For a better understanding of the M outputs of the read-only-memory, reference is now made to FIG. 3 which illustrates one of the programmable divisor circuits associated with the circuit of FIG. 4. The programmable divisor circuit may be formed by a plurality of shift registers and gates. The programmable divisor circuit is capable of changing the divisor from 100 to over 1,000 in order to obtain any preset audio frequency range of 500 Hz to 5 KHz using the 500 KHz input. Changing the input frequency will also change this range. However, to obtain more accurate frequency outputs, the divisor is maintained between 200 and 1,000. The M input is to be understood as containing a plurality of input lines which will obtain the appropriate interrogating code to activate the programmable divisor here illustrated by reference numeral 100. The output of the programmable divisor is then delivered over a line 101 to the input of a divide-by-two flip-flop circuit 102 and to one input of a NAND gate 103. The output of the divide-by-two flip-flop circuit 102 is delivered to a NAND gate 104. The outputs of each of the NAND gates 103 and 104 are delivered to a second NAND gate 106. The NAND gate 103 or 104 which is enabled by application of an enabling signal will determine whether or not the output of the programmable divisor is divided by one or divided by two. This is determined by connecting the output lines 90 and 91 to the inputs of the NAND gates 103 and 104. If NAND gate 103 is enabled, the output of NAND gate 106 will be a divide-by-one output, while on the other hand, if NAND gate 104 is enabled, the output will be a divide-by-two. For the chord LSI, the extra divide-by-two is never used, for the pedal, the extra divide-by-two occurs on the closure of the first of the switches 13 only, and on the keyboard (synthesizer, etc.) the extra divide-by-two occurs on the closure of the second 14 of switches 13. The divide-by-one or divide-by-two circuit is designated generally by reference numeral 110 and is associated with each of the programmable divisors to be discussed with regard to FIG. 4.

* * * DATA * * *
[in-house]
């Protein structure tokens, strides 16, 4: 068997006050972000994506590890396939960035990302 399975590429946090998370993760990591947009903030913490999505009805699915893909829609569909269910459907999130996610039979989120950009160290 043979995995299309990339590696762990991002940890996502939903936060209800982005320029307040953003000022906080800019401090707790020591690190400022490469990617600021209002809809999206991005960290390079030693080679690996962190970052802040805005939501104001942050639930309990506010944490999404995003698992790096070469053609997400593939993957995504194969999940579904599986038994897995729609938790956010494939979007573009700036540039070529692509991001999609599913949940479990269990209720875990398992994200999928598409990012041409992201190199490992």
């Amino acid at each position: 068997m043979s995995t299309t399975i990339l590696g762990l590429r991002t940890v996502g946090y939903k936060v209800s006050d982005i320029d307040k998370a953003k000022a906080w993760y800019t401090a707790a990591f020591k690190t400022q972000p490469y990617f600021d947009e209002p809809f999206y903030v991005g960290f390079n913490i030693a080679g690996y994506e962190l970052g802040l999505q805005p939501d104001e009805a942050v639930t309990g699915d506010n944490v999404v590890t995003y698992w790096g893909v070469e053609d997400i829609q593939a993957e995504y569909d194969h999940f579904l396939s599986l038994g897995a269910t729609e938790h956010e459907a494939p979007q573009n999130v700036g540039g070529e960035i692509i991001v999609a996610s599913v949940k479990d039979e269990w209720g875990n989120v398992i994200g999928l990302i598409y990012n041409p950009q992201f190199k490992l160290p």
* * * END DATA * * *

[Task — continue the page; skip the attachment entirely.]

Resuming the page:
Referring now to FIG. 4 there is seen a logic circuit diagram which forms part of the present invention, and which may be constructed together with the rest of the components illustrated herein on a single larged scale integrated circuit chip. Here an input line 212 receives a clock frequency which may vary between 0.2 to 2.5 megahertz. When the circuit as shown is used to produce chords and pedal notes, the input clock frequency will be 500 KHz. However, when using the principle of this circuit arrangement as a synthesizer, the input clock frequency will be 1.5 MHz. This input clock frequency is applied to an input terminal of each of a plurality of programmable divisor circuits 100a, 100b, 100c and 100d as described with regard to FIG. 3. The M inputs from the read-only-memory are connected to the control for the divisors designated generally by reference numerals 112, 113, 114 and 115. In accordance with the present invention, each of the programmable divisors is adapted to be changed so that the divisible factor associated therewith can be selected to produce any desired frequency type of output signal information. At present the programmable divisors are of the type which are set individually at the place of manufacture at the request of a potential purchaser by the program preset into the read-only-memory 67. However, it will be understood that the programmable divisors may include input memory means so that their particular divisor factor at any given time can be altered selectively. The ouput of each of the programmable divisors is delivered to a divide-by-one or divide-by-two circuit, as set forth in FIG. 3, 110a, 110b, 110c and 110d.